FORT KNOX, Ky. — Robert Bousum knows his way around armored tanks; he’s been in and on and under them for over five decades.
Born in Pennsylvania and raised in Illinois, Bousum got his first taste of tank life after being drafted into the Army in 1970. He didn’t enter as a tanker. He entered as a truck driver.
“They sent me to Fort Polk (now Fort Johnson) for truck driving school,” said Bousum. “I got to Germany, they said, ‘No. You’re going to be on tanks. Don’t ask a lot of questions, just learn your job on the tanks.’
“Never drove a truck again – stayed on tanks 23 years.”
Bousum didn’t get to Fort Knox until years later when he got out of the Army for four years, and then came back in and was sent through Advanced Individual Training at the Armored School.
“I didn’t have the identifier,” said Bousum. “I told the recruiter, ‘If I don’t get in tanks, I’m not going.’ He goes, ‘We got something for you.’ So, I came in and stayed.”
He said the Armored Force was a big draw during his time in the Army.
“I loved the power behind a tank, the gunnery, the teamwork – you gotta have teamwork on these to keep them running,” said Bousum. “You gotta have a good team.”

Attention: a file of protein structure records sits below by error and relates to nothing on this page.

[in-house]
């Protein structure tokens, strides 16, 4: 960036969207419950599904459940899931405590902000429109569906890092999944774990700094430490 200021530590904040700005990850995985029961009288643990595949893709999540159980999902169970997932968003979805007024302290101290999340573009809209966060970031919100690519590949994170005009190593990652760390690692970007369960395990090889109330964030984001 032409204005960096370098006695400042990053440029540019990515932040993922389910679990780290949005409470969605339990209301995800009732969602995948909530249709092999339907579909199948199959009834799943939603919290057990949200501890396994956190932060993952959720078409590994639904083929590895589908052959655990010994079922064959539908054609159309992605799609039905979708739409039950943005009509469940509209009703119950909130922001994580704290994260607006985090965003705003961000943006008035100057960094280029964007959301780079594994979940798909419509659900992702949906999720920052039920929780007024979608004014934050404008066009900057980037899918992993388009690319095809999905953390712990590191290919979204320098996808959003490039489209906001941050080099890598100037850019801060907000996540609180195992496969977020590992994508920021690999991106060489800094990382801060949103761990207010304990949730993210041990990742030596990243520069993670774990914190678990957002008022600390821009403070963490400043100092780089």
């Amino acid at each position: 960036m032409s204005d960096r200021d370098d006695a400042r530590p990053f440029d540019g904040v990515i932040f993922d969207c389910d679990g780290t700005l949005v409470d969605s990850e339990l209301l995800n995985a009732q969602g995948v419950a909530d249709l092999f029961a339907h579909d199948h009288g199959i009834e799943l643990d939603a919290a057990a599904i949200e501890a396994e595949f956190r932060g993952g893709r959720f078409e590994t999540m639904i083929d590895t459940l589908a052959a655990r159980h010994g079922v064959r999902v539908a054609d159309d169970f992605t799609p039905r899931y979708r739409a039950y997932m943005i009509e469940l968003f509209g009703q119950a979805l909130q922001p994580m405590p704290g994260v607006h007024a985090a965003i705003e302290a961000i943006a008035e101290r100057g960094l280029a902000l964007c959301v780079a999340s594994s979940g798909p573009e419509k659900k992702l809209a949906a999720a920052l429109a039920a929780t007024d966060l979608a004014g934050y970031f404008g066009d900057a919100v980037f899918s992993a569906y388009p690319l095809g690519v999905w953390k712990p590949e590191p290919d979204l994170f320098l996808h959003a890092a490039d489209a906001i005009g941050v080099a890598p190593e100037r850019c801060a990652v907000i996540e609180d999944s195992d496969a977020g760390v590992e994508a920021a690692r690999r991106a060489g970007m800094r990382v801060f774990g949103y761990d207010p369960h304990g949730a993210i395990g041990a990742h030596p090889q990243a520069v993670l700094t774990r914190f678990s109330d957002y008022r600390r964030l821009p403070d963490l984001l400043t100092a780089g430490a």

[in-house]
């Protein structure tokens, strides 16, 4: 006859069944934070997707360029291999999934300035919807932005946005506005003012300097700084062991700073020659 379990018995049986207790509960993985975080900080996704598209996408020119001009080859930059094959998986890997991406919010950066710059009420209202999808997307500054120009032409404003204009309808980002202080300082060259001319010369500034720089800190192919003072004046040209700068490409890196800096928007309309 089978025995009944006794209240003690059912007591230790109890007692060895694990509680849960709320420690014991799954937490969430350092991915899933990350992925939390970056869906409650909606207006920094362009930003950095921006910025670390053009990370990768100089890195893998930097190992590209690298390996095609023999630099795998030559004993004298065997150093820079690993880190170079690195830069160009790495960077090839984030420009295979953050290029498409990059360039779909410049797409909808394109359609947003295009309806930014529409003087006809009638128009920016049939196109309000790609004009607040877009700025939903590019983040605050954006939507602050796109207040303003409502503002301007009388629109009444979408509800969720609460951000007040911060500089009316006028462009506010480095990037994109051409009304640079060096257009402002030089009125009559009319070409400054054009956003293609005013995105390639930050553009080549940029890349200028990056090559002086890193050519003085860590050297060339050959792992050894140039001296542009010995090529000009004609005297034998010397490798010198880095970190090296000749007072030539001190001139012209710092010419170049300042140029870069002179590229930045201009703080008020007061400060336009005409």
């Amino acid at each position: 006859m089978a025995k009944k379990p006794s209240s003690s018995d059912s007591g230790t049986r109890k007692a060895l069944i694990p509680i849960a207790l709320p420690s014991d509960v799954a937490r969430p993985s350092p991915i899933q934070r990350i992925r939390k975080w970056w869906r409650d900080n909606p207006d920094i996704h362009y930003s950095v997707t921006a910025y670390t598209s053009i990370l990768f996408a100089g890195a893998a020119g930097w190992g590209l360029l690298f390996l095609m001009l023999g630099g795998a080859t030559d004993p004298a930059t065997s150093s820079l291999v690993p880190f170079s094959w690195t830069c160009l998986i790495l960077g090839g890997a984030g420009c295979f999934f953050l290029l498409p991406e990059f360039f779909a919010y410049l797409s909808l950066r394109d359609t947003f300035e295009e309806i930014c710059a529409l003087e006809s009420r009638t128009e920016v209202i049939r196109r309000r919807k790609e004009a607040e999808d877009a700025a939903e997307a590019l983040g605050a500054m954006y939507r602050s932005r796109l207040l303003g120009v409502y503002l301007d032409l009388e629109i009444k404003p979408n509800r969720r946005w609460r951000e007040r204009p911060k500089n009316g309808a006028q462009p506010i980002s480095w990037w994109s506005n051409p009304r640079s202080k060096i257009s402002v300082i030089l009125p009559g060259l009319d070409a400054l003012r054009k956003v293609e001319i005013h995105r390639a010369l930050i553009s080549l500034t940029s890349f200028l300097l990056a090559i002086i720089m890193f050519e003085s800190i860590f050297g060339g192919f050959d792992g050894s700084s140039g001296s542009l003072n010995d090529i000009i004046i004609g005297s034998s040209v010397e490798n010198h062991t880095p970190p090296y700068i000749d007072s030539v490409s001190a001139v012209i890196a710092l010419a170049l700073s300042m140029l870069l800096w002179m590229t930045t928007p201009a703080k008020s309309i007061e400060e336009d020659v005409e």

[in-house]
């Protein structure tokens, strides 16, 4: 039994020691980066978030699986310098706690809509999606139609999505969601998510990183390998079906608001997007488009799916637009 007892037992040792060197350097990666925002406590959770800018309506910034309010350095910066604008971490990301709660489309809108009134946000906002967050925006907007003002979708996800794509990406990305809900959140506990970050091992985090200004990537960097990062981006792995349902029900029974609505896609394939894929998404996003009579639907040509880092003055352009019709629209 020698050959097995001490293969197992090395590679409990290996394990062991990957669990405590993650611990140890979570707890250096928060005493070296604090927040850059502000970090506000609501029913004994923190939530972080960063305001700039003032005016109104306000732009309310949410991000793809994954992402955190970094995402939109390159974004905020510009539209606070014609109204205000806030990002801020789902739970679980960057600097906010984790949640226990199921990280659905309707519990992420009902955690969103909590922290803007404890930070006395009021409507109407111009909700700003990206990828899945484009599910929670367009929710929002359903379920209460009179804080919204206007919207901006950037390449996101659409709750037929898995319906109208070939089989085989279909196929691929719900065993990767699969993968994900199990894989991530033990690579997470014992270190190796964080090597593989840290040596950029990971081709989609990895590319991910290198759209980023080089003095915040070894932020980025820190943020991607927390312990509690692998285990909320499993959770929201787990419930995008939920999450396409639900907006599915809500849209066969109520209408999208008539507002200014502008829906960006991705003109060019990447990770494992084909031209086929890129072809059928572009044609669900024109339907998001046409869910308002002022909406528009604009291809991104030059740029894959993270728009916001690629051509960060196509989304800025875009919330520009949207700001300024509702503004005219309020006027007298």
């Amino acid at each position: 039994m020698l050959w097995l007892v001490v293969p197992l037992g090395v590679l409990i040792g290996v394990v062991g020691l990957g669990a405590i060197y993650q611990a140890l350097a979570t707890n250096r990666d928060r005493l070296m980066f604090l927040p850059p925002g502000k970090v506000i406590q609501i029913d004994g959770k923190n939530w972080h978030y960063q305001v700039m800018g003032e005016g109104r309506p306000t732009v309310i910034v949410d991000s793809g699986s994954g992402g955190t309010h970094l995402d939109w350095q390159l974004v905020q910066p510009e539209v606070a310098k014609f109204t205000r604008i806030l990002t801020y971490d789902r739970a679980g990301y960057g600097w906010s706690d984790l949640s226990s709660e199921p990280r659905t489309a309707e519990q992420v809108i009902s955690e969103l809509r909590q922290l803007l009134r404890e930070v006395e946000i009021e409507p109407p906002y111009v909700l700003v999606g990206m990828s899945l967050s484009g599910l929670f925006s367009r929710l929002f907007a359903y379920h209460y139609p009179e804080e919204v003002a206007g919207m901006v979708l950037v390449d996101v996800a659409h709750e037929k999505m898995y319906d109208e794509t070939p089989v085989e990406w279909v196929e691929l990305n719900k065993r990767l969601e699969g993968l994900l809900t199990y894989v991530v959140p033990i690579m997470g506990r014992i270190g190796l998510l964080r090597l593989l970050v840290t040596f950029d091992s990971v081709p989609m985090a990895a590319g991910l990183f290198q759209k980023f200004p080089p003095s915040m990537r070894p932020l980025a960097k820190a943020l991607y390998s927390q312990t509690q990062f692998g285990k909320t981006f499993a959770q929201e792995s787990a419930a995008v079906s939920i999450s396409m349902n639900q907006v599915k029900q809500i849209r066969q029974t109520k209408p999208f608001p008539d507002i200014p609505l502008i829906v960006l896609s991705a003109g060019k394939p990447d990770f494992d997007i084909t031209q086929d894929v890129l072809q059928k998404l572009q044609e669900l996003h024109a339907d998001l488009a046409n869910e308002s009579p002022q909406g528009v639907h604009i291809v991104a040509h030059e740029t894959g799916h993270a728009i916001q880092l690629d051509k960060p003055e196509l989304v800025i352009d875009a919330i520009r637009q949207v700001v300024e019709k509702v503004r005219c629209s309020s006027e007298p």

After he retired from the Army, he couldn’t see himself anywhere else than at the home of Armor – Fort Knox.
“When I got out, the contractor here was hiring painters for tanks,” said Bousum. “When the tanks were here, we would sometimes paint three tanks a day.”
Then on June 13, 2011, the final colors belonging to Armored School units were rolled up and the tanks were railed to Fort Benning, Georgia.
“It kind of hurt us bad,” said Bousum. “I retired here because I figured Fort Knox is my post. So when they took the tanks away it was kind of a sad moment.”
These days, Bousum still works on tanks, although in a very different way than he did when tanks could be seen rolling all around post. Now, he paints the ones on display. He’s still painting them and said he is proud to do so until he retires again.
And he plans to retire again, soon.
“My wife’s begging me, ‘Yeah, go ahead and retire. You need to do it,’” said Bousum. “She’s 78 and I’m 72, so we need to spend a little bit of time together before I retire again.”
As for what tanks have meant to him over the years —
“Awesome firepower, and a very nice career,” said Bousum. “I enjoyed every minute of it.”